Sectarian conflict benefits the Arab world's enemies
The tragic terrorist attack on a church in Alexandria on New Year's Eve which claimed 21 lives and injured hundreds, has shocked Egyptians and increased tensions between the country's Muslims and Coptic Christians.
And while the government, opposition parties and religious leaders have condemned the attack and called on Egyptians to unite, it is evident that reverberations of the incident will be felt throughout Egypt for some time to come.
For years tension has been rising between the government and the country's Coptic Church, which claims to represent about 10 million Egyptian Christians, roughly 9 per cent of the population.
The Church has been complaining about certain laws and regulations that made it difficult to build or restore churches, discriminated against Copts in the public sector employment and interfered in ecclesiastical affairs. But in recent years sectarian agitation has led to violence between Muslims and Christians.
Last year, also on New Year's Eve, Muslim extremists shot and killed six Copts and one Muslim policeman in Nagaa Hammadi. The Church and Christian leaders claim that even though the culprits have been caught, the court is yet to incriminate them.
Sectarian tensions are relatively new to Egypt, a country known for its religious tolerance. But the rise of Islamist extremist movements in the 1980s has given birth to salafi schools who took over small mosques and schools and spread their rejectionist principles. Even though the government was able to destroy militant groups, it has failed to contain fundamentalism.
Accordingly, extremists on both sides have charged the atmosphere and while Egypt remained relatively immune to sectarian violence that was spreading in Lebanon, Sudan and Iraq, last week's terrorist attack marks an important milestone in the country's political crises.
But while internal factors are partly to blame for the rising friction between Egypt's two main sectarian components, one cannot discount the fact that external parties may have been involved.
Al Qaida in Mesopotamia, which is believed to have carried out the massacre in a Baghdad church last month, issued a warning that it will also target Egypt's Christians. The Egyptian government is yet to prove that the Alexandria attack is linked to the same organisation.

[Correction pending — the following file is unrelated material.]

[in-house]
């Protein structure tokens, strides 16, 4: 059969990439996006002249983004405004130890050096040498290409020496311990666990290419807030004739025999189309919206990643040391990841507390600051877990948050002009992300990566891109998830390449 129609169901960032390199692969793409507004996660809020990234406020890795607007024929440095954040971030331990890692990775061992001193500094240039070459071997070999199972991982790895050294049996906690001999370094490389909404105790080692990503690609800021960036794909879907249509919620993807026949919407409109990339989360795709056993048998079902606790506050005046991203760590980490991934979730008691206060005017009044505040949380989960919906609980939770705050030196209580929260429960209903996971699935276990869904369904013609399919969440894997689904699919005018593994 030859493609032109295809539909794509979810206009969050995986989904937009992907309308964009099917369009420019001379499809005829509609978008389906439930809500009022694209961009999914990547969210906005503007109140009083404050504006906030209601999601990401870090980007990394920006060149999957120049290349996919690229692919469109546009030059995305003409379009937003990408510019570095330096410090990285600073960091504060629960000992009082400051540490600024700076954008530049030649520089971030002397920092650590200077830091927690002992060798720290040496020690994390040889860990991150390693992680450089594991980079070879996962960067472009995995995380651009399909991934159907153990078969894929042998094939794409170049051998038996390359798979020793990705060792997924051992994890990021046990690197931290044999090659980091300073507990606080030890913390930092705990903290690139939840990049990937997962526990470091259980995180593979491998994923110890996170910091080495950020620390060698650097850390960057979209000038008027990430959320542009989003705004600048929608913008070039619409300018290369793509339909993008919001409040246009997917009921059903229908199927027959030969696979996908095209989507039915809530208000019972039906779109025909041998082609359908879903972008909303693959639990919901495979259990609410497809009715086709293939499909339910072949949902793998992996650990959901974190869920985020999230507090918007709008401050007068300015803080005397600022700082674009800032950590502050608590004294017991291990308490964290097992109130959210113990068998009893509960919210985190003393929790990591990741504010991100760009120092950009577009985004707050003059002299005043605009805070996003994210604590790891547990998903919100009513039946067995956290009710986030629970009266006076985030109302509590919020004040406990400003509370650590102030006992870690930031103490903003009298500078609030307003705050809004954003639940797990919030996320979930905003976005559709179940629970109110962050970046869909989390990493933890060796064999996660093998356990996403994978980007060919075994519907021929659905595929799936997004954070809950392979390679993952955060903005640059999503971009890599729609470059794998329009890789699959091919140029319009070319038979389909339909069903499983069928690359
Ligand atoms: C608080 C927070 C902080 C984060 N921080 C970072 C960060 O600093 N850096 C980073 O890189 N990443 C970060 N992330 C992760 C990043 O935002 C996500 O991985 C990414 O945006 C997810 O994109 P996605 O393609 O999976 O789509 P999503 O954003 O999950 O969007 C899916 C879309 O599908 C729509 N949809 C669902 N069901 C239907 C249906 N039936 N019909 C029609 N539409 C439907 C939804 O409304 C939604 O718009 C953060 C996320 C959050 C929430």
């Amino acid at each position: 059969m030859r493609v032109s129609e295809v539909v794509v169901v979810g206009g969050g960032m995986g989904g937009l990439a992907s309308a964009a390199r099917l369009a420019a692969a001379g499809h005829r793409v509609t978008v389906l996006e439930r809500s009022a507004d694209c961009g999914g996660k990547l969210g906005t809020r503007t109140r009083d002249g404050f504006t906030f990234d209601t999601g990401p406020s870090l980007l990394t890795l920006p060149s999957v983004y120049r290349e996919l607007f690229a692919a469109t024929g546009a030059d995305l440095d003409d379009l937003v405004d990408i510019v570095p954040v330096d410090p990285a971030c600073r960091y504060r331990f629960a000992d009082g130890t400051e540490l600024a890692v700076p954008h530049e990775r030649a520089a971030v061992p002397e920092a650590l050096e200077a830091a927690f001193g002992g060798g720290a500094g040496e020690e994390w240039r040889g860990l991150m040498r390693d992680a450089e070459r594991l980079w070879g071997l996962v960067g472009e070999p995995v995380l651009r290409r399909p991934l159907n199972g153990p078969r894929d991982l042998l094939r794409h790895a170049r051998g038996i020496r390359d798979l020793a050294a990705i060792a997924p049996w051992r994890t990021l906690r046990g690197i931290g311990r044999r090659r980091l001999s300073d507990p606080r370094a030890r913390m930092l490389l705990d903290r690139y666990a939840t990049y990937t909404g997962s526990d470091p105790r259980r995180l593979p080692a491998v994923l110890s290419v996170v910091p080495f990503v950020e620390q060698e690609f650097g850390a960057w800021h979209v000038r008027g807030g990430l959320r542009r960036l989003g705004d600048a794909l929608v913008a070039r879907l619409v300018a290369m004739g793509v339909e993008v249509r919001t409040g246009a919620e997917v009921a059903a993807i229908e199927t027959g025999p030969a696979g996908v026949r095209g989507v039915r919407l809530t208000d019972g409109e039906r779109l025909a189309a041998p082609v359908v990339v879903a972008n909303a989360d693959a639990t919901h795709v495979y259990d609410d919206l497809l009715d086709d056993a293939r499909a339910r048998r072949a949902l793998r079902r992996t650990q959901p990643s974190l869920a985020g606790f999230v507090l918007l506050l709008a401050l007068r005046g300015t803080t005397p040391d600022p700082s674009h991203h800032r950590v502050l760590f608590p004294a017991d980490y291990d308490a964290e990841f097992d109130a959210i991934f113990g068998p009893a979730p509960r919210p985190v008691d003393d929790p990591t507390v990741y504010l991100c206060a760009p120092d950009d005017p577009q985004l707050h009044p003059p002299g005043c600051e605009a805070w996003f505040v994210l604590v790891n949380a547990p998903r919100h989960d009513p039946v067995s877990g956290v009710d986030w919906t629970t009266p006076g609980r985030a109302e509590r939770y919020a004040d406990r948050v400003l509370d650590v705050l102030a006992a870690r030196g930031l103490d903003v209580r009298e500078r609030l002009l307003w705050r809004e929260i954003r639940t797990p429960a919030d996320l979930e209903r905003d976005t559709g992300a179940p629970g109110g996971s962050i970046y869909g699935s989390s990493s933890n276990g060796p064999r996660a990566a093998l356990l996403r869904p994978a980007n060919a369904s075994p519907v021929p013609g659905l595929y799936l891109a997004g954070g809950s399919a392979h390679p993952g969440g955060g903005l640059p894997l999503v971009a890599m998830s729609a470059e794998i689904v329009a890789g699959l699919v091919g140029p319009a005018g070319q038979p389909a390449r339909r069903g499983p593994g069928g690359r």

If that is proven it means that Egypt's intelligence apparatus has failed to detect what could prove to be a crucial security breach and the launch of a new front in the war against terror.
But as the Egyptian government tries to hunt down the perpetrators of the Alexandria attack, it must also face a rising tide of unpopularity led by major opposition parties. In the wake of last month's general elections and claims that the results were rigged, the government finds itself fighting on more than one local front.
The opposition accuses the government of focusing its efforts on strengthening its grip on power, that it had neglected its duty of protecting the people. Moreover, it is now being accused by the Coptic Church and others of allowing a highly charged sectarian atmosphere to reach a boiling point.
But while the government may be accused of neglect, it is important to revisit the issue of religious violence that has afflicted Iraq, Lebanon, Sudan, Iran, Afghanistan and Pakistan since 9/11.
It is important to note that Christians are not the only victims of sectarian terror. Mosques, shrines, religious parades have been targeted indiscriminately affecting Sunnis, Shiites and followers of other sects. In fact, even before Christians became victims the mass of sectarian violence was targeted at Muslims.
While this phenomenon did not exist before, perhaps only in Lebanon and especially during the civil war, we now see sectarian killings in countries that never had such problems.
And the question is this: who benefits from engaging these countries in such dangerous affairs? During Israel's war on Lebanon in the summer of 2006 former US secretary of state Condoleezza Rice described the aggression as the "birth pangs of a new Middle East."
She turned a deaf ear to Arab pleas that Washington intervenes to enforce a ceasefire saying, "Whatever we do, we have to be certain that we're pushing forward to the new Middle East, not going back to the old Middle East."
A year before she spoke of spreading "creative chaos" in the region. This is when Iraq was witnessing the height of sectarian terror and exhibiting every sign of becoming a failed state, along with Somalia.
Conspiracy theories aside, it is vital that Arab regimes and people realise that Israel and those who back it stand to benefit from embroiling the region in a religious and civil war. Only Israel gains from a divided Iraq, a broken Egypt, a partitioned Sudan, a war-torn Yemen, a troubled Lebanon and a paranoid Gulf.
Engulfing the region in sectarian troubles weakens the national state and launches a series of crises that cripple the region as a whole, while giving Israel the means it needs to liquidate the Palestinian issue once and for all, away from Arab and regional intervention.
This is not a reprieve for Arab regimes who have failed to embark on genuine political reforms that would have preserved national unity and inoculated countries against foreign intervention. On the contrary it is time that both regimes and citizens wake up to the looming dangers that threaten to destabilise the region and push it into a dangerous course.